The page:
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I'm helping out a student with his homework, which includes building logic gates with transistors on a breadboard, and so far I've successfully built NOT, NOR, NAND, and NOR/NAND logic circuits.

However, the last question is to build this sequential logic circuit on a breadboard, and so far nothing is happening (the LED doesn't light up):

schematic

simulate this circuit – Schematic created using CircuitLab

For the above schematic, Node 1 and Node 2 are inputs (either 0 or 1 depending on whether a switch button is pressed) and Node 3 is the output, which is an LED (so presumably it should light up on some kind of combination of inputs).

My NOR gate (which works correctly) is wired up like this:

transistor 1 left: gnd

transistor 1 middle: switch > 10k resistor > 5v

transistor 1 right: connected to the right of transistor 2; connected to 1K resistor then 5V; connected to LED then gnd

transistor 2 left: gnd

transistor 2 middle: switch > 10k resistor > 5v

transistor 2 right: connected to the right of transistor 1

I then made two NOR gates which I need to modify to make the sequential logic diagram above. Right now I have it wired like this, but it's NOT working:

NOR gate 1:

transistor 1 left: gnd

transistor 1 middle: switch > 10k resistor > 5v

transistor 1 right: connected to the right of transistor 2; connected to 1K resistor then 5V; connected to LED then gnd; connected to NOR gate 2 transistor 2 in the middle

transistor 2 left: gnd

transistor 2 middle: connected to NOR gate 2, transistor 1 right

transistor 2 right: connected to the right of transistor 1

NOR gate 2:

transistor 1 left: gnd

transistor 1 middle: switch > 10k resistor > 5v

transistor 1 right: connected to the right of transistor 2; connected to 1K resistor then 5V; connected to NOR gate 1 transistor 2 in the middle

transistor 2 left: gnd

transistor 2 middle: connected to NOR gate 1, transistor 1 right

transistor 2 right: connected to the right of transistor 1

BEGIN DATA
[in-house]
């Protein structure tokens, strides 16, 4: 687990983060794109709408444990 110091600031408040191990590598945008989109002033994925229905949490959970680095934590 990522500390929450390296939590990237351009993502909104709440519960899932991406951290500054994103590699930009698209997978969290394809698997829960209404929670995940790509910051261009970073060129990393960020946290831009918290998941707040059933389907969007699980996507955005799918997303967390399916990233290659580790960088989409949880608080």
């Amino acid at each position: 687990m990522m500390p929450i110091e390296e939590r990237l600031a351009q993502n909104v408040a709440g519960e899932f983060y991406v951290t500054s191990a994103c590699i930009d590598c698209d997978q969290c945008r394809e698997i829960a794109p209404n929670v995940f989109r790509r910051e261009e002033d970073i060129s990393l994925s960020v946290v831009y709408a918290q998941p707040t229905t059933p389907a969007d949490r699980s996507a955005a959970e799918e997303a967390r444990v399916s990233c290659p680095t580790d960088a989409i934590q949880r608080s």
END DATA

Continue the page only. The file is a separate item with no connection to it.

If none of my description makes any sense, can someone just tell me what the expected output for the LED should be? I have two switches, so I can put in 00, 01, 10, and 11 as inputs. What should happen to the LED in those cases?

Edit: Here's my best attempt at a schematic for the sequential logic circuit. Transistors may be flipped around, not sure, but the sides I picked should be consistent (I know which side is which on my breadboard.)

schematic

simulate this circuit

schematic

simulate this circuit

Tidy-up of schematic edited in by @transistor. I have assumed transistors C and E were reversed in each case.

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  • \$\begingroup\$ A schematic of what you actually built would help. \$\endgroup\$ – Brian Drummond Mar 18 '16 at 21:58
  • \$\begingroup\$ Added my best guess of what the schematic is (transistors may be flipped, not sure) \$\endgroup\$ – Ginny Mar 18 '16 at 22:25
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    \$\begingroup\$ Hmm, sorry but that schematic is a bit of a mess. If you google for "NOR gate schematic" and search for images. You will see some more readable examples of what such a schematic might look like. Having a readable schematic will also help in getting the circuit right. \$\endgroup\$ – Bimpelrekkie Mar 18 '16 at 22:31
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    \$\begingroup\$ If the down-pointing arrows indicate Ground/negative, then the transistors are backwards. The arrows in the transistor symbol should point towards the negative side of the power supply (which is usually considered "Ground/Zero volts"). Show where the unconnected ends of the voltage sources connect. \$\endgroup\$ – Peter Bennett Mar 18 '16 at 23:07
  • \$\begingroup\$ @Ginny: See my answer to Question about RS flip-flop asked a few hours ago. \$\endgroup\$ – Transistor Mar 19 '16 at 0:33
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Assuming the redrawn schematic is an accurate representation of what you actually built, then the problem is that you have the LED connected directly in parallel with the B-E junction of Q2.

The circuit is working, but Q2 prevents the voltage across the LED from rising high enough to light it up.

The fix would be to make the connection between the base of Q2 and the LED using another 10 kΩ resistor. This will limit the current into Q2's base and allow the LED to light up.

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